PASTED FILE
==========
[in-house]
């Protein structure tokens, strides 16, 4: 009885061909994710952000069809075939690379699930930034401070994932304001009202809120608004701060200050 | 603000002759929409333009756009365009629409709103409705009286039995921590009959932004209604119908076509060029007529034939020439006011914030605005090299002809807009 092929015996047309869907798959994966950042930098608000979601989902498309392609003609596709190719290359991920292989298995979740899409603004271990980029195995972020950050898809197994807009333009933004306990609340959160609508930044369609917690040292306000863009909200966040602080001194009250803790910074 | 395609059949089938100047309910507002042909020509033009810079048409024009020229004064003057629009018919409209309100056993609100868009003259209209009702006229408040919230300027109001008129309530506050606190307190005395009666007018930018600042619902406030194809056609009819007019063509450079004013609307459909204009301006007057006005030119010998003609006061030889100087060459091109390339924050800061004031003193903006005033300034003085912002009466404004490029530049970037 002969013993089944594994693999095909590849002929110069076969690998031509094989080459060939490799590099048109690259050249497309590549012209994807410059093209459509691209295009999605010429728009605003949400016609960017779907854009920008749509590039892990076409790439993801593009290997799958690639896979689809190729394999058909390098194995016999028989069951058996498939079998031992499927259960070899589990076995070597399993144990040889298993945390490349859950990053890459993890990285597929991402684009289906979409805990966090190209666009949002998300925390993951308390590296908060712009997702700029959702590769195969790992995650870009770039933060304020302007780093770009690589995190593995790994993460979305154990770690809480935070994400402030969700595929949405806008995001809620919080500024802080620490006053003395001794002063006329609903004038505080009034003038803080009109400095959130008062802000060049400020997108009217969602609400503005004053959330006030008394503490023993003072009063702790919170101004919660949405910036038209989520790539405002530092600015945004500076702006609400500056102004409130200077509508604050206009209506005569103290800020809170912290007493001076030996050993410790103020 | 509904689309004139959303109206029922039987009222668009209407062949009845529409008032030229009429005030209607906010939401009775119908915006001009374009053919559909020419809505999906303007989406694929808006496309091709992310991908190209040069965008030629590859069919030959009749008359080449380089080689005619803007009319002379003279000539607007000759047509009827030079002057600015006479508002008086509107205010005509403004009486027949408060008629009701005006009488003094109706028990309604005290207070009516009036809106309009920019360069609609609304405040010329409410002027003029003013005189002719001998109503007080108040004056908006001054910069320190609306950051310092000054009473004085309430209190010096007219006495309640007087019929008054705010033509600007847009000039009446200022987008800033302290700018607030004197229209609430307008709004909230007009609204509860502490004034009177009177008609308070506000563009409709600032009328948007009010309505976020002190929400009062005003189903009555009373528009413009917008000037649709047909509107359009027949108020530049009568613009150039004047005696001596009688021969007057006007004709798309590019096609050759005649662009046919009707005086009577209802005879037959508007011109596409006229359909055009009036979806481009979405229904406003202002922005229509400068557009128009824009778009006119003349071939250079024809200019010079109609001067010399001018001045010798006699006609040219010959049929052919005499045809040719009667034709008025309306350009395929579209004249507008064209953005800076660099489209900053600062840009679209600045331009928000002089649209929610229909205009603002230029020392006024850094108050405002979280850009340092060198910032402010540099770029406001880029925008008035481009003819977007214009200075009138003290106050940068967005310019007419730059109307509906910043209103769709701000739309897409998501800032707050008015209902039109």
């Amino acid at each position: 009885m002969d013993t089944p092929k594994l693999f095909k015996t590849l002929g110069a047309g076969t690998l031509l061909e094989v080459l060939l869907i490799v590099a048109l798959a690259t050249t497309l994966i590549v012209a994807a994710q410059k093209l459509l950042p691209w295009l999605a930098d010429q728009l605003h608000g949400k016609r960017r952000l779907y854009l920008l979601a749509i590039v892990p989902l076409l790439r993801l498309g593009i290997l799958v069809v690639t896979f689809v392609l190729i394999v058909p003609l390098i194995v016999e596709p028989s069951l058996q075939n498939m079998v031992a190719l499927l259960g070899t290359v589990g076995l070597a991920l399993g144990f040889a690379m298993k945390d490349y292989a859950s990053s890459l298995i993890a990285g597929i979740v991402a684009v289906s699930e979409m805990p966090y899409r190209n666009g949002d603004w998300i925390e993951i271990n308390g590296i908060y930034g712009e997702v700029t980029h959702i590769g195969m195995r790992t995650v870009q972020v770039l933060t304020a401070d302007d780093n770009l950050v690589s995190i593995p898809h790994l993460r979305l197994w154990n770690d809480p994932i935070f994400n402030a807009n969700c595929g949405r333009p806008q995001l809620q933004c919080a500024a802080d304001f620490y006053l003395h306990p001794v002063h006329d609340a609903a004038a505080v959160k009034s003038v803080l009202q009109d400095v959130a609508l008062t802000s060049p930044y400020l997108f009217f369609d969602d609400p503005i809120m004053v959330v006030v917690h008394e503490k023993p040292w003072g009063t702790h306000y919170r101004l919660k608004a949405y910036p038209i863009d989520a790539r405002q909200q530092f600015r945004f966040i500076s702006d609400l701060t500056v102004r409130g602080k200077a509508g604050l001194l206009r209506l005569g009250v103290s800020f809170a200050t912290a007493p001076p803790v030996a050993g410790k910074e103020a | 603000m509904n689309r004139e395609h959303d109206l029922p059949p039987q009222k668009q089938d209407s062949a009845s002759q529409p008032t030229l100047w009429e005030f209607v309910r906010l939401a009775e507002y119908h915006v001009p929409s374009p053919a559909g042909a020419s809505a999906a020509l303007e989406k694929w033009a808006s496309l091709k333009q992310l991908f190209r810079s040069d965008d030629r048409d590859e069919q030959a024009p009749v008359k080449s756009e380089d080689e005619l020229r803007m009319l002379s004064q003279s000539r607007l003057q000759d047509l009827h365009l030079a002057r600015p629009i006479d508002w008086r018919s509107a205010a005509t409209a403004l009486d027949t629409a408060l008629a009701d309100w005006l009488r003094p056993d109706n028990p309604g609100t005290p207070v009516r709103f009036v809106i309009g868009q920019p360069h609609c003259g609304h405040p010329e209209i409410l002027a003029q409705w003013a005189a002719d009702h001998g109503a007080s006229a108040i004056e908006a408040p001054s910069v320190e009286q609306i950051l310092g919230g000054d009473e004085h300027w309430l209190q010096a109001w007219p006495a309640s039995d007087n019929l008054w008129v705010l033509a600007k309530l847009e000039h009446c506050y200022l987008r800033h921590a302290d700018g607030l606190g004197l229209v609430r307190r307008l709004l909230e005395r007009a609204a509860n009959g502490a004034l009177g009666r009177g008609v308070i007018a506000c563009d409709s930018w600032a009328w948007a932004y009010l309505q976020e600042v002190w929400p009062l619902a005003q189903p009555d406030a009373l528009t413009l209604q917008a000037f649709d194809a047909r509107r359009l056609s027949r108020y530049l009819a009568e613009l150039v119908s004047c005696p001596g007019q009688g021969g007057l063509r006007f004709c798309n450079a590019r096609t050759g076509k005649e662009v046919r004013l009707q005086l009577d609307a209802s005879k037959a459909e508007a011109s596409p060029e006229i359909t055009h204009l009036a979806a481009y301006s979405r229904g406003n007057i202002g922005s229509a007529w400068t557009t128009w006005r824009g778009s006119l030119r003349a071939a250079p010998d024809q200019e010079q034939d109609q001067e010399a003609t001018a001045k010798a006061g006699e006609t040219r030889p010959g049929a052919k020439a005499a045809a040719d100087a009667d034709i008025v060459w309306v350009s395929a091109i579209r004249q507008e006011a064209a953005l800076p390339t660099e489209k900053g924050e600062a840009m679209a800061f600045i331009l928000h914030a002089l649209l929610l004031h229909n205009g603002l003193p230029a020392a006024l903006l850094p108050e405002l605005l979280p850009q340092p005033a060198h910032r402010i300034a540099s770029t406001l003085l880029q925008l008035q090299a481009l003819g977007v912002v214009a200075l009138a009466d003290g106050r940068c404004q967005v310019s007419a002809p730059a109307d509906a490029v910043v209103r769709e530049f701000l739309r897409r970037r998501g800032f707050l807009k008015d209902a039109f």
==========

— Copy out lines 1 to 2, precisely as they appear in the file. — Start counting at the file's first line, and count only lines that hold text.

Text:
[in-house]
């Protein structure tokens, strides 16, 4: 009885061909994710952000069809075939690379699930930034401070994932304001009202809120608004701060200050 | 603000002759929409333009756009365009629409709103409705009286039995921590009959932004209604119908076509060029007529034939020439006011914030605005090299002809807009 092929015996047309869907798959994966950042930098608000979601989902498309392609003609596709190719290359991920292989298995979740899409603004271990980029195995972020950050898809197994807009333009933004306990609340959160609508930044369609917690040292306000863009909200966040602080001194009250803790910074 | 395609059949089938100047309910507002042909020509033009810079048409024009020229004064003057629009018919409209309100056993609100868009003259209209009702006229408040919230300027109001008129309530506050606190307190005395009666007018930018600042619902406030194809056609009819007019063509450079004013609307459909204009301006007057006005030119010998003609006061030889100087060459091109390339924050800061004031003193903006005033300034003085912002009466404004490029530049970037 002969013993089944594994693999095909590849002929110069076969690998031509094989080459060939490799590099048109690259050249497309590549012209994807410059093209459509691209295009999605010429728009605003949400016609960017779907854009920008749509590039892990076409790439993801593009290997799958690639896979689809190729394999058909390098194995016999028989069951058996498939079998031992499927259960070899589990076995070597399993144990040889298993945390490349859950990053890459993890990285597929991402684009289906979409805990966090190209666009949002998300925390993951308390590296908060712009997702700029959702590769195969790992995650870009770039933060304020302007780093770009690589995190593995790994993460979305154990770690809480935070994400402030969700595929949405806008995001809620919080500024802080620490006053003395001794002063006329609903004038505080009034003038803080009109400095959130008062802000060049400020997108009217969602609400503005004053959330006030008394503490023993003072009063702790919170101004919660949405910036038209989520790539405002530092600015945004500076702006609400500056102004409130200077509508604050206009209506005569103290800020809170912290007493001076030996050993410790103020 | 509904689309004139959303109206029922039987009222668009209407062949009845529409008032030229009429005030209607906010939401009775119908915006001009374009053919559909020419809505999906303007989406694929808006496309091709992310991908190209040069965008030629590859069919030959009749008359080449380089080689005619803007009319002379003279000539607007000759047509009827030079002057600015006479508002008086509107205010005509403004009486027949408060008629009701005006009488003094109706028990309604005290207070009516009036809106309009920019360069609609609304405040010329409410002027003029003013005189002719001998109503007080108040004056908006001054910069320190609306950051310092000054009473004085309430209190010096007219006495309640007087019929008054705010033509600007847009000039009446200022987008800033302290700018607030004197229209609430307008709004909230007009609204509860502490004034009177009177008609308070506000563009409709600032009328948007009010309505976020002190929400009062005003189903009555009373528009413009917008000037649709047909509107359009027949108020530049009568613009150039004047005696001596009688021969007057006007004709798309590019096609050759005649662009046919009707005086009577209802005879037959508007011109596409006229359909055009009036979806481009979405229904406003202002922005229509400068557009128009824009778009006119003349071939250079024809200019010079109609001067010399001018001045010798006699006609040219010959049929052919005499045809040719009667034709008025309306350009395929579209004249507008064209953005800076660099489209900053600062840009679209600045331009928000002089649209929610229909205009603002230029020392006024850094108050405002979280850009340092060198910032402010540099770029406001880029925008008035481009003819977007214009200075009138003290106050940068967005310019007419730059109307509906910043209103769709701000739309897409998501800032707050008015209902039109």